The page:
Throughout history, from the expansion of the Romans by military means into the surrounding countries in 150AD to the colonisation of the America’s in 1942 to the introduction of the English to Australia in 1788, the introduction of a new, more advanced culture has the same resulting change to the indigenous people and their culture – suppression. This idea of colonisers wielding having power over the natives is a common one throughout history and continues to be true now, when Western influence is exerted across many less-developed nations, including India.
Slumdog Millionaire, directed by Danny Boyle and produced in 2008, is a story that has two parallel cultures, Indian and Western, and the balance of power between them is quite clear. Through the use of both technical and symbolic codes, power in Slumdog Millionaire is constructed quite firmly as being in the hands of the new culture – the West. The use of different camera shots and angles help to reinforce the impression that the real power in Slumdog Millionaire lies with the West.
Inside the studio of the game show, there are equal shots of the people (the host and Jamal) and the equipment and cameras surrounding them. However, Jamal and host are nearly always shown in shots where they are heavily framed, ‘boxed in’ or ‘trapped’ by the cameras and technology. This leads to the focus of the scene being not on the people in it, but equipment around them and thus the operators of this equipment – the West. Having the focus directed constantly towards the West and its inanimate objects shows how the power in the scene belongs to the West.
When Jamal first enters the studio, a birds-eye shot of the studio shows him entering a giant circle of cables and metal poles. This birds-eye angle constructs the stage as a cage or large eye – a place where Jamal and the host are trapped and put on display for the amusement of others. These ‘others’ refer to the creators of this cage – the West, and this reinforces in the viewer how Westerners are the ones that hold the power in this scene.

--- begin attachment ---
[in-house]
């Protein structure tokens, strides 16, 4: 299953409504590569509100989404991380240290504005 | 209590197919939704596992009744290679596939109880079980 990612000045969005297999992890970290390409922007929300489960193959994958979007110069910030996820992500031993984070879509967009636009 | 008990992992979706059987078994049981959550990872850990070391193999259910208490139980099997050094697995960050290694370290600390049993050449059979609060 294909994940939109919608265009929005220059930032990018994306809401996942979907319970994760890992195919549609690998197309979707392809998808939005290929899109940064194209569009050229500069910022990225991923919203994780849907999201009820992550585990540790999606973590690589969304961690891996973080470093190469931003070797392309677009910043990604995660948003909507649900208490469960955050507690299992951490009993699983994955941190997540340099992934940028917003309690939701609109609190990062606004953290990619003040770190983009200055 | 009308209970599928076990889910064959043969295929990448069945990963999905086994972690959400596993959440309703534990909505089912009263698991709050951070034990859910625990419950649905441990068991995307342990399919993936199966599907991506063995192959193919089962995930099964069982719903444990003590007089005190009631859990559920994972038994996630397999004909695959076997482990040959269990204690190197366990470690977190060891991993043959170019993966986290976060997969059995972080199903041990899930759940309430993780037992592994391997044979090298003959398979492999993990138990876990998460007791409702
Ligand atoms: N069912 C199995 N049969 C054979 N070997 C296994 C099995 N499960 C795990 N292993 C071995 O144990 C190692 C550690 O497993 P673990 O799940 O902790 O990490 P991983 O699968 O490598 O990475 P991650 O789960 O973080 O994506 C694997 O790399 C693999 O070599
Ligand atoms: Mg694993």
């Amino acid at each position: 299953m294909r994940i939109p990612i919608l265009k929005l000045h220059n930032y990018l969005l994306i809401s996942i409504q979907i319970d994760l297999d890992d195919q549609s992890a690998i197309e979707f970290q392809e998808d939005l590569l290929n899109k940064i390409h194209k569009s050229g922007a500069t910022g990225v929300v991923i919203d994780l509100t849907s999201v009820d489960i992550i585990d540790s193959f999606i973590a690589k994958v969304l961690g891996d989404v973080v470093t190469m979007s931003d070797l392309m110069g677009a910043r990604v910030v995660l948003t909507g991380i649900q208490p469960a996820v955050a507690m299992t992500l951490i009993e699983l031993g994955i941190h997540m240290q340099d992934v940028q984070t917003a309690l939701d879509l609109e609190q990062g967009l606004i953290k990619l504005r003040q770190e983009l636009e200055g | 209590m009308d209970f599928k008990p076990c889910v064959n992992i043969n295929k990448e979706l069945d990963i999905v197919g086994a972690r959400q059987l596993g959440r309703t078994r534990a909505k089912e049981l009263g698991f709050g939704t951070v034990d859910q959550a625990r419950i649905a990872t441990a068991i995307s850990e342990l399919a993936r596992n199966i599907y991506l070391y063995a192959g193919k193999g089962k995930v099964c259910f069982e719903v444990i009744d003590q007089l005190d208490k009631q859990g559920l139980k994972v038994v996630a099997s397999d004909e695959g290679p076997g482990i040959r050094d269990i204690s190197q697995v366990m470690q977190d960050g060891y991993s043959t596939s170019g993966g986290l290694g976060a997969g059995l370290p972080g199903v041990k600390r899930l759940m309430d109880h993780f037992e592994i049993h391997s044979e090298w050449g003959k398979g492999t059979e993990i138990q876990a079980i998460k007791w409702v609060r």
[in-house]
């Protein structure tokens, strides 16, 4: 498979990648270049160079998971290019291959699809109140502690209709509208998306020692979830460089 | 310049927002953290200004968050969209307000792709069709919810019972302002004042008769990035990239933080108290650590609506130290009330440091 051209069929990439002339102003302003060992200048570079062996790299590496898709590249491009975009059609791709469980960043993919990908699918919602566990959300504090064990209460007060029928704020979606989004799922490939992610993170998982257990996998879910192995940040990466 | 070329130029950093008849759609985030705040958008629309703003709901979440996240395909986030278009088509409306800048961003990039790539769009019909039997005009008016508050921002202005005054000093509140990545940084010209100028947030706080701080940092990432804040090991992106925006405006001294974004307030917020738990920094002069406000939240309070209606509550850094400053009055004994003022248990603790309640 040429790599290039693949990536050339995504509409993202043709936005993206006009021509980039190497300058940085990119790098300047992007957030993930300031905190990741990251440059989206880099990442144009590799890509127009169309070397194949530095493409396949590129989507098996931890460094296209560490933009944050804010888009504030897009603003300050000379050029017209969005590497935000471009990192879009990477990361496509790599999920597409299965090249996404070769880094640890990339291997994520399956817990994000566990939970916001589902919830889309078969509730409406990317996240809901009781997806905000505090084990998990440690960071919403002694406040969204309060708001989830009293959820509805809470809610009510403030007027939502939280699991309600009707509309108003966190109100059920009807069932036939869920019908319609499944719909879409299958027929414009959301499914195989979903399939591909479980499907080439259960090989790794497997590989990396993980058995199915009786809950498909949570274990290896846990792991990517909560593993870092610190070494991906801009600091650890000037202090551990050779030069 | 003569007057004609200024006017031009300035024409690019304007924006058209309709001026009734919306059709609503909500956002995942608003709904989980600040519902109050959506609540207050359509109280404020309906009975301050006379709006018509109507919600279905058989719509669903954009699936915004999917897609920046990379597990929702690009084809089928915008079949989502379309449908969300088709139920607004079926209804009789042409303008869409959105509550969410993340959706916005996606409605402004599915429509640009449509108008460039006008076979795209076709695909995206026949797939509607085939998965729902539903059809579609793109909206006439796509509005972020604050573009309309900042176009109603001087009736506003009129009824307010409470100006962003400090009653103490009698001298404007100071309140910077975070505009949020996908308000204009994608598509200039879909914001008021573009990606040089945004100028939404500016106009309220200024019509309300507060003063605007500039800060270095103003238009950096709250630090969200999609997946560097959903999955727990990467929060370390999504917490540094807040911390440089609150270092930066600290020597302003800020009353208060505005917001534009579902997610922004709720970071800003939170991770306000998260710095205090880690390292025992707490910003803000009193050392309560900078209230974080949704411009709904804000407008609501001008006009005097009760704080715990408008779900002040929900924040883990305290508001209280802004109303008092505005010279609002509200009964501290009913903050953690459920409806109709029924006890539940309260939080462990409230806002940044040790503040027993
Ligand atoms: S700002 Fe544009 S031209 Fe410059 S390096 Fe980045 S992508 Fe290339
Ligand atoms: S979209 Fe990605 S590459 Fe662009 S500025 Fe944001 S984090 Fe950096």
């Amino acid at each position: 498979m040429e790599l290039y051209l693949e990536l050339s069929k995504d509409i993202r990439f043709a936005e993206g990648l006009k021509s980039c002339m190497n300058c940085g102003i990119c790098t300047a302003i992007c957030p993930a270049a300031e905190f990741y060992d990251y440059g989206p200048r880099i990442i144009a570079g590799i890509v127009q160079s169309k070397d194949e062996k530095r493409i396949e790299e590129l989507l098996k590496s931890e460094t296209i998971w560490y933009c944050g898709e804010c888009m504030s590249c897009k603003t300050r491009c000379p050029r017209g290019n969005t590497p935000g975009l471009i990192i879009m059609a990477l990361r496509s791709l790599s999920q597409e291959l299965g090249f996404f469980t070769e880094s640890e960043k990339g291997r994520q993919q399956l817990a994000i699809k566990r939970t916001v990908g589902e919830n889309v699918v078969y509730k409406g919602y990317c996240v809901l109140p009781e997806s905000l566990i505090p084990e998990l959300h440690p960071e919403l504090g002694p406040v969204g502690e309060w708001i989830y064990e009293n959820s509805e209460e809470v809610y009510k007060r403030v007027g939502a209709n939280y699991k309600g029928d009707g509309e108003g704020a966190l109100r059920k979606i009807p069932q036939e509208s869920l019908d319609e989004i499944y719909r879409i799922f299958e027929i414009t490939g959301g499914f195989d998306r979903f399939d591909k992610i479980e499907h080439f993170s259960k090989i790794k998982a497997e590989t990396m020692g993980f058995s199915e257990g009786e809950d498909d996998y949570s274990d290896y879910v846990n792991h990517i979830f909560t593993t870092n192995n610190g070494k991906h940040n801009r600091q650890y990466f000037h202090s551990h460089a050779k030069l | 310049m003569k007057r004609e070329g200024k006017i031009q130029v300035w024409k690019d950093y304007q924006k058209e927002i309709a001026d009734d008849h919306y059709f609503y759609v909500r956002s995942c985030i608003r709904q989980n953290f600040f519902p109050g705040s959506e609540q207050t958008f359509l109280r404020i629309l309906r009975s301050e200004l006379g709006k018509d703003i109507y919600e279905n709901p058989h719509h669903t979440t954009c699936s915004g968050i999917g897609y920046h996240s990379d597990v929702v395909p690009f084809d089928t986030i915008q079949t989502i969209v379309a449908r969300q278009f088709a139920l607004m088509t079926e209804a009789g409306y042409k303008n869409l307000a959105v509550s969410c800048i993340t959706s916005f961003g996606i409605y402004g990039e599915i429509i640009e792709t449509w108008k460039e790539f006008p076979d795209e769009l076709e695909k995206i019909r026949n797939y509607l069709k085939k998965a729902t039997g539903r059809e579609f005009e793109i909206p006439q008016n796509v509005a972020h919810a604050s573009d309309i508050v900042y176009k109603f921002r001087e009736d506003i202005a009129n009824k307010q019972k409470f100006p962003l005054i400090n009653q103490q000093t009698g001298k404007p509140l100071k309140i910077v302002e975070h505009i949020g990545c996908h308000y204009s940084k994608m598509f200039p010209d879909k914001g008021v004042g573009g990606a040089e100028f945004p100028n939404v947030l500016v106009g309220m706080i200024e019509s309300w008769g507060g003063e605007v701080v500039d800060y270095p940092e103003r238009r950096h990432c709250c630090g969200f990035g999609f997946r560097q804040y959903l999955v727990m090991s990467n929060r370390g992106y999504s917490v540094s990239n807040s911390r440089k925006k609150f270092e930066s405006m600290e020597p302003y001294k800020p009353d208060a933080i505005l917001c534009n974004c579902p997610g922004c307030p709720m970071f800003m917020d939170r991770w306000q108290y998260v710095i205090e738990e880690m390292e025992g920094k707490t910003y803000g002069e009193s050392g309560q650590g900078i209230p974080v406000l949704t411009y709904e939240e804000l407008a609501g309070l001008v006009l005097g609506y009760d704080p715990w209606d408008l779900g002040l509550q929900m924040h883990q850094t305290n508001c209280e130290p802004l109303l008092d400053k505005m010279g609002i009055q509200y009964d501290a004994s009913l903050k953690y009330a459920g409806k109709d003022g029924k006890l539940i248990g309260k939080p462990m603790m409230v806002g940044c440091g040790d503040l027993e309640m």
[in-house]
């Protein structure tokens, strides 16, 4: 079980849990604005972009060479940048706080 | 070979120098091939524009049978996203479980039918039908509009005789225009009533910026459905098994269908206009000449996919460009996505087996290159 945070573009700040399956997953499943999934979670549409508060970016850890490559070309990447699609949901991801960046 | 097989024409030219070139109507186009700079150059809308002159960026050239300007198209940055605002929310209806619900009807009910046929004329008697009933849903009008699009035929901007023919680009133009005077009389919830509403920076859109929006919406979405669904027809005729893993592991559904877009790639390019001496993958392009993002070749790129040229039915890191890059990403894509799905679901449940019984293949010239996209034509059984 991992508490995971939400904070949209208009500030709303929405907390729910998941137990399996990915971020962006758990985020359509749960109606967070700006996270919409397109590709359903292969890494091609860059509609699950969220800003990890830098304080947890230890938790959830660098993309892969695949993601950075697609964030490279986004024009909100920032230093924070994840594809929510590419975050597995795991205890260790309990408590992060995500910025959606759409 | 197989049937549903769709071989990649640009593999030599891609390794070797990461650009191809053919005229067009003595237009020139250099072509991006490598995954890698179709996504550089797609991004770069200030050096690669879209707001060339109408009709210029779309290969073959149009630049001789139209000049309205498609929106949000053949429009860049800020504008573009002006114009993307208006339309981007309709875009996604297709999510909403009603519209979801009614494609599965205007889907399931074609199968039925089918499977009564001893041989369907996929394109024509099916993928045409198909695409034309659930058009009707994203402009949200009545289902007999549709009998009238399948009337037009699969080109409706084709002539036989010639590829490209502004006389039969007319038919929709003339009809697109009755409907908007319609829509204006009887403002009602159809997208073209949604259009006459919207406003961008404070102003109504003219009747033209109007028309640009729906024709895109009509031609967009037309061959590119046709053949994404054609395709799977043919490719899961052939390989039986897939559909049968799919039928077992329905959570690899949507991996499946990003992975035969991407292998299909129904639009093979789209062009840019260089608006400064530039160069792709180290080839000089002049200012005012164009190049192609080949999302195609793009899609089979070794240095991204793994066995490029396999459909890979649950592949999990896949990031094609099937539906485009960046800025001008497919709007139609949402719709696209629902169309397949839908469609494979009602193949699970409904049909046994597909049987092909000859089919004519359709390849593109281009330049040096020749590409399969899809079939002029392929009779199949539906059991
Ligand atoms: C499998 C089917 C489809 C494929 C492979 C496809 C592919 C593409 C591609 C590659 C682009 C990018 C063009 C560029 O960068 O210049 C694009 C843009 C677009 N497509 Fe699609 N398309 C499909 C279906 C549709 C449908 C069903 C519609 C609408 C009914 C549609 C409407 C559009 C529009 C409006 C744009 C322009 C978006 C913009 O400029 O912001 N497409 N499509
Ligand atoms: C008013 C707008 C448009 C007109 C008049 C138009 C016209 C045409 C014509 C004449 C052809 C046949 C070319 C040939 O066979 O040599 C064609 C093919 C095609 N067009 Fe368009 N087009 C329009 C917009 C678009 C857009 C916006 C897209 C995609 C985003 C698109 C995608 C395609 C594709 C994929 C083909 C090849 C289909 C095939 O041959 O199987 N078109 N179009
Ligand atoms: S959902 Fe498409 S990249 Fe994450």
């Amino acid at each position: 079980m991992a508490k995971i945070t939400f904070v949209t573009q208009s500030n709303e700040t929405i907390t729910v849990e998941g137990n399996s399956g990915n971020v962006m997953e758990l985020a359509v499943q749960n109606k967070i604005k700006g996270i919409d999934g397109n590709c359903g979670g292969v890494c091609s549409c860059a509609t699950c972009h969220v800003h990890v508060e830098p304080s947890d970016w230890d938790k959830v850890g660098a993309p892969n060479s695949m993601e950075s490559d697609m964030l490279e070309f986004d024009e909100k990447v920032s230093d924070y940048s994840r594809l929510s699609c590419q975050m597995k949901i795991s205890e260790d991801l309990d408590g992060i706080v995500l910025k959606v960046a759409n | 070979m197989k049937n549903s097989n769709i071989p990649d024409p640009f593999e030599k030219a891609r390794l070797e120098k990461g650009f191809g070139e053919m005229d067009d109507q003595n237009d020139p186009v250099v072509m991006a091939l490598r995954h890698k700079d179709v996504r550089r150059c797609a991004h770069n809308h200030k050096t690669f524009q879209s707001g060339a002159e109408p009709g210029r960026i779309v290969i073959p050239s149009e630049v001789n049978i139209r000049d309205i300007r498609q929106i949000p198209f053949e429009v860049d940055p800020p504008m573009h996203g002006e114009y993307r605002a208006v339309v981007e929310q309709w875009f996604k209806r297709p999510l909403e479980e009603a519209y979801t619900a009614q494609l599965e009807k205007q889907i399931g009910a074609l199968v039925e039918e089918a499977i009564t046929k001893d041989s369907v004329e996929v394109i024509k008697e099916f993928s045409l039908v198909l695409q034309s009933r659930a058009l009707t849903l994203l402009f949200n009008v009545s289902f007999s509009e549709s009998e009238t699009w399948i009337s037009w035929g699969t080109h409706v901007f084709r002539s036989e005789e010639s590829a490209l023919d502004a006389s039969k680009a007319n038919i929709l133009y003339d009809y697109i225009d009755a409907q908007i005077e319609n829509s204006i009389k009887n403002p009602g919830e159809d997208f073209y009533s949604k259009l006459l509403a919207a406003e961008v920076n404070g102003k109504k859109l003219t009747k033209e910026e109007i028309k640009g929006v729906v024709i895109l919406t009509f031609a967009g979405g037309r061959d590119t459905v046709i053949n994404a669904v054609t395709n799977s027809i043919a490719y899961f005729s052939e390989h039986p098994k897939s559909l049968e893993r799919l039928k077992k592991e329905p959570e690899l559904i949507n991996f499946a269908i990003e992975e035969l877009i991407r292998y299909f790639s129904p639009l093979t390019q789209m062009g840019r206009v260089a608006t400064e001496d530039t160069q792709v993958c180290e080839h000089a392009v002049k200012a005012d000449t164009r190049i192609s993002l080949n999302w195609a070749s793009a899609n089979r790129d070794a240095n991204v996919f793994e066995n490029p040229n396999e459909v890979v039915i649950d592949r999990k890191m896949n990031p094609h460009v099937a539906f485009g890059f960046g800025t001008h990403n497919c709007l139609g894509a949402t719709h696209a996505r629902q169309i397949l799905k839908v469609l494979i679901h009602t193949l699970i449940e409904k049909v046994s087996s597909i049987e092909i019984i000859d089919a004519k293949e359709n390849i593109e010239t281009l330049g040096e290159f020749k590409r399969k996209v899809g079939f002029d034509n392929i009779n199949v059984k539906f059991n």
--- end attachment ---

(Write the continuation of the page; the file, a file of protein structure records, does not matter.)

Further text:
Furthermore, the birds-eye shot depicts Jamal and the host as tiny and insignificant – swallowed by the enormous eye of the stage – further emphasising the disregard the West has for the individuals who they see as below them and fit only for entertainment. All the camera shots in the studio are steady and shot flat, with no tilt or jerky movements whereas all other shots (shots of the ‘other’ India) are all shot at an awkward angle, with occasionally erratic movements.
This seemingly lack of control in the ‘other’ India gives rise to the impression that without the presence of the West, there is no stabilising effect on society – that there is a lack of a dominant force. This then reinforces that the West are the real holders of power in India and without them, there is a power vacuum. Furthermore, we, as viewers, feel naturally more comfortable with shots that are level and steady as opposed to those that tilt and put us off balance – perhaps suggesting that we feel more comfortable when we know that the Western world is there with us?
Symbols, used throughout Boyle’s film, help to construct and reinforce the idea that the power in Slumdog Millionaire is that of the West’s. The repeated use of guns is one such example of this. Guns, throughout history, have always signified power and more often than not, have been used by Westerners to exert influence over others – think of the colonisation of the New World, the taming of ‘savages’, even the killing of wild beasts. Guns have always been a way to maintain Western superiority and this continues throughout Slumdog Millionaire through the use of guns as a representation of Western power.
In the scene when Jamal and Salim are attempting to rescue Latika and Maman finds them trying to escape, immediately the power is constructed as being with Maman. This is constructed through framing, dialogue (‘never forget a face I own’), camera angles that look down on Salim, Jamal and Latika and up at Maman and through traditional power balances between the older (Maman) and younger (Salim, Latika and Jamal). However, as soon as Salim pulls out the gun, this old balance of power collapses and a new one takes its place.